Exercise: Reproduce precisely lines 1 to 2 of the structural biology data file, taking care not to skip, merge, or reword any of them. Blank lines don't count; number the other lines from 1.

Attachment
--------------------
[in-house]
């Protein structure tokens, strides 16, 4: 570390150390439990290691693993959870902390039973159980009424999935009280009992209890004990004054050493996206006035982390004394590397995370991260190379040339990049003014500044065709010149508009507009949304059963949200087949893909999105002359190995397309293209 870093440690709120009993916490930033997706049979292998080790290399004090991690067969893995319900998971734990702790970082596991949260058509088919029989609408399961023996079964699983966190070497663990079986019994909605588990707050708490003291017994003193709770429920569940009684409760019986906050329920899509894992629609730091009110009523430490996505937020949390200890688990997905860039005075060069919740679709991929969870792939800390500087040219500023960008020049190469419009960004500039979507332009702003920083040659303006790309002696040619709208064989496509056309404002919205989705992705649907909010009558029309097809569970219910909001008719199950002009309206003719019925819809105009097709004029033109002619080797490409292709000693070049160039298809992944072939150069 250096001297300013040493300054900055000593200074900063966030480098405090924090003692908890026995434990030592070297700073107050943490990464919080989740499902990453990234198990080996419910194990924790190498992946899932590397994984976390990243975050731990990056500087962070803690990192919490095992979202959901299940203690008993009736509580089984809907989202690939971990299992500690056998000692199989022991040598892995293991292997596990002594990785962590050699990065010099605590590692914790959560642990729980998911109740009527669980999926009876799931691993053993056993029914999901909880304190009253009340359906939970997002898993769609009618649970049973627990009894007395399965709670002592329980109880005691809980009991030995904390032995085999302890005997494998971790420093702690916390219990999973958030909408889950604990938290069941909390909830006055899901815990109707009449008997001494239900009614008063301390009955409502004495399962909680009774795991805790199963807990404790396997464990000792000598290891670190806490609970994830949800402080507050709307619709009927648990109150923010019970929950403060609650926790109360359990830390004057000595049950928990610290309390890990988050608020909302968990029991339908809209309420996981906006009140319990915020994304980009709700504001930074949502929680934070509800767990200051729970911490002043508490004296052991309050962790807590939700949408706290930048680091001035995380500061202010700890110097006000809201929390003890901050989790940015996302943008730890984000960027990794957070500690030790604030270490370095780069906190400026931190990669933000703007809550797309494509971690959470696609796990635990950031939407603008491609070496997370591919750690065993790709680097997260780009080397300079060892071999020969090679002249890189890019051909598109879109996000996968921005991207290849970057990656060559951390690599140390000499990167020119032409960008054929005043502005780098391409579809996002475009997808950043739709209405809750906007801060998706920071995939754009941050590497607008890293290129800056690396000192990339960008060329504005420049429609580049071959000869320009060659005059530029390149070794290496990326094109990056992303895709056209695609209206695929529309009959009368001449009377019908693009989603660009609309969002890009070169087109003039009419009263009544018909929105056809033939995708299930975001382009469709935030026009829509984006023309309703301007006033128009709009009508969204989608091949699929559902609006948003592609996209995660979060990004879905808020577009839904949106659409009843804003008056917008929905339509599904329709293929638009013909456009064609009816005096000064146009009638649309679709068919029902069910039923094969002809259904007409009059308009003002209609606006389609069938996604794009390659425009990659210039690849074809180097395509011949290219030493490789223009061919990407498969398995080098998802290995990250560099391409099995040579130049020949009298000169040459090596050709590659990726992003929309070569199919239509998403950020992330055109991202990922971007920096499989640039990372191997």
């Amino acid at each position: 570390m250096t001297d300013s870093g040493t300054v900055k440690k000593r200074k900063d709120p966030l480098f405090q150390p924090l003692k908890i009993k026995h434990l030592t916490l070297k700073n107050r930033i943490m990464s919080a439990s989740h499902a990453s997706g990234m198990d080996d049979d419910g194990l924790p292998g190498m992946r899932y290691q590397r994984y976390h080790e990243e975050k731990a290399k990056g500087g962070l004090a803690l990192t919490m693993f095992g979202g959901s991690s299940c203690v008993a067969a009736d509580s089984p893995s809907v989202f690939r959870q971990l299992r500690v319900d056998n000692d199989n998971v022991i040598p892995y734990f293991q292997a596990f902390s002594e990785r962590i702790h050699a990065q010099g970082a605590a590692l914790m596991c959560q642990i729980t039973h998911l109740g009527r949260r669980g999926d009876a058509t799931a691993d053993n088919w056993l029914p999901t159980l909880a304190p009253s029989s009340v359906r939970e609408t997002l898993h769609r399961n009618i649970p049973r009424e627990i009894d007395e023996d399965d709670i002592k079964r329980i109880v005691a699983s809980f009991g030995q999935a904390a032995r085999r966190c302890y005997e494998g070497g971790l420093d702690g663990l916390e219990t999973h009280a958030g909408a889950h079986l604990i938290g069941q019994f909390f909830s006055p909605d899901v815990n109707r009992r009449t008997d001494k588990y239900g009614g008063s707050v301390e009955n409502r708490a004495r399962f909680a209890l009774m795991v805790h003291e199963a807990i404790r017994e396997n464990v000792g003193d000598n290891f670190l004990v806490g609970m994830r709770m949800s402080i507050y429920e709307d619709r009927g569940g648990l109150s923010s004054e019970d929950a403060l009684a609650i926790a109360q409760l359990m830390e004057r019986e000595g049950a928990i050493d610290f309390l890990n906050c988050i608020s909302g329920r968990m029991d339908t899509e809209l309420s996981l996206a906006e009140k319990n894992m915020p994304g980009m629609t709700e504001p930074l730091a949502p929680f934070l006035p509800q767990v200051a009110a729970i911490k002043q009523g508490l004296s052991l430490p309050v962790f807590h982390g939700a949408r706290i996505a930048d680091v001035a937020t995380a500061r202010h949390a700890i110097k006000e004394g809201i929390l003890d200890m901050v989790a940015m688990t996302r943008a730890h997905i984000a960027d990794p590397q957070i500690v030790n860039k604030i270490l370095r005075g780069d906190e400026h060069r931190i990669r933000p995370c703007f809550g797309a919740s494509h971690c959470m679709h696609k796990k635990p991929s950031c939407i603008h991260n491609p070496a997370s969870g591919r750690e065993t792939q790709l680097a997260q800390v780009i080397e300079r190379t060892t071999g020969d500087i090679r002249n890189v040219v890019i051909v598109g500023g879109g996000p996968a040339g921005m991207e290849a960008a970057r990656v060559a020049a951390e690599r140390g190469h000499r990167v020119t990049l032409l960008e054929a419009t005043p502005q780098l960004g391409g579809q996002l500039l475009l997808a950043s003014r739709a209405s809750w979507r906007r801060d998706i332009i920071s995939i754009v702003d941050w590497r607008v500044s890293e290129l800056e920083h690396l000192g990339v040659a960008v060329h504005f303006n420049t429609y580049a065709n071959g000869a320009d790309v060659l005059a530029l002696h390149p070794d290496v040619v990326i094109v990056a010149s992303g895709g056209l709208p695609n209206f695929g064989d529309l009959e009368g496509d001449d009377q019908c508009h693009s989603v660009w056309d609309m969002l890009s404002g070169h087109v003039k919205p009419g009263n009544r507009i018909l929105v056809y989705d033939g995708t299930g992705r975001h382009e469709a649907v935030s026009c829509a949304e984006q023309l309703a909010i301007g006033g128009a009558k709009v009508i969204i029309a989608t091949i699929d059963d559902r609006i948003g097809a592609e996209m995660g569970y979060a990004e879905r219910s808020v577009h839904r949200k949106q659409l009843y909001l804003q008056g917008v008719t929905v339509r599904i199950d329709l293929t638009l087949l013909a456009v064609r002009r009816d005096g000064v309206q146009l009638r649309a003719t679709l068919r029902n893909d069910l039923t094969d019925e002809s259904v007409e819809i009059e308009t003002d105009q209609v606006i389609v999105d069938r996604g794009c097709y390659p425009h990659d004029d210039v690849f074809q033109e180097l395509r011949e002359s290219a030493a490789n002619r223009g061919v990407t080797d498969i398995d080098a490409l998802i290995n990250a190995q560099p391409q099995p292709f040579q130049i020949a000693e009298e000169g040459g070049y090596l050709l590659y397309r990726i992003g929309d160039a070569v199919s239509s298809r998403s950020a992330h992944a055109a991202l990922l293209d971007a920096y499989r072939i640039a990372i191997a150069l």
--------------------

[in-house]
């Protein structure tokens, strides 16, 4: 570390150390439990290691693993959870902390039973159980009424999935009280009992209890004990004054050493996206006035982390004394590397995370991260190379040339990049003014500044065709010149508009507009949304059963949200087949893909999105002359190995397309293209 870093440690709120009993916490930033997706049979292998080790290399004090991690067969893995319900998971734990702790970082596991949260058509088919029989609408399961023996079964699983966190070497663990079986019994909605588990707050708490003291017994003193709770429920569940009684409760019986906050329920899509894992629609730091009110009523430490996505937020949390200890688990997905860039005075060069919740679709991929969870792939800390500087040219500023960008020049190469419009960004500039979507332009702003920083040659303006790309002696040619709208064989496509056309404002919205989705992705649907909010009558029309097809569970219910909001008719199950002009309206003719019925819809105009097709004029033109002619080797490409292709000693070049160039298809992944072939150069 250096001297300013040493300054900055000593200074900063966030480098405090924090003692908890026995434990030592070297700073107050943490990464919080989740499902990453990234198990080996419910194990924790190498992946899932590397994984976390990243975050731990990056500087962070803690990192919490095992979202959901299940203690008993009736509580089984809907989202690939971990299992500690056998000692199989022991040598892995293991292997596990002594990785962590050699990065010099605590590692914790959560642990729980998911109740009527669980999926009876799931691993053993056993029914999901909880304190009253009340359906939970997002898993769609009618649970049973627990009894007395399965709670002592329980109880005691809980009991030995904390032995085999302890005997494998971790420093702690916390219990999973958030909408889950604990938290069941909390909830006055899901815990109707009449008997001494239900009614008063301390009955409502004495399962909680009774795991805790199963807990404790396997464990000792000598290891670190806490609970994830949800402080507050709307619709009927648990109150923010019970929950403060609650926790109360359990830390004057000595049950928990610290309390890990988050608020909302968990029991339908809209309420996981906006009140319990915020994304980009709700504001930074949502929680934070509800767990200051729970911490002043508490004296052991309050962790807590939700949408706290930048680091001035995380500061202010700890110097006000809201929390003890901050989790940015996302943008730890984000960027990794957070500690030790604030270490370095780069906190400026931190990669933000703007809550797309494509971690959470696609796990635990950031939407603008491609070496997370591919750690065993790709680097997260780009080397300079060892071999020969090679002249890189890019051909598109879109996000996968921005991207290849970057990656060559951390690599140390000499990167020119032409960008054929005043502005780098391409579809996002475009997808950043739709209405809750906007801060998706920071995939754009941050590497607008890293290129800056690396000192990339960008060329504005420049429609580049071959000869320009060659005059530029390149070794290496990326094109990056992303895709056209695609209206695929529309009959009368001449009377019908693009989603660009609309969002890009070169087109003039009419009263009544018909929105056809033939995708299930975001382009469709935030026009829509984006023309309703301007006033128009709009009508969204989608091949699929559902609006948003592609996209995660979060990004879905808020577009839904949106659409009843804003008056917008929905339509599904329709293929638009013909456009064609009816005096000064146009009638649309679709068919029902069910039923094969002809259904007409009059308009003002209609606006389609069938996604794009390659425009990659210039690849074809180097395509011949290219030493490789223009061919990407498969398995080098998802290995990250560099391409099995040579130049020949009298000169040459090596050709590659990726992003929309070569199919239509998403950020992330055109991202990922971007920096499989640039990372191997």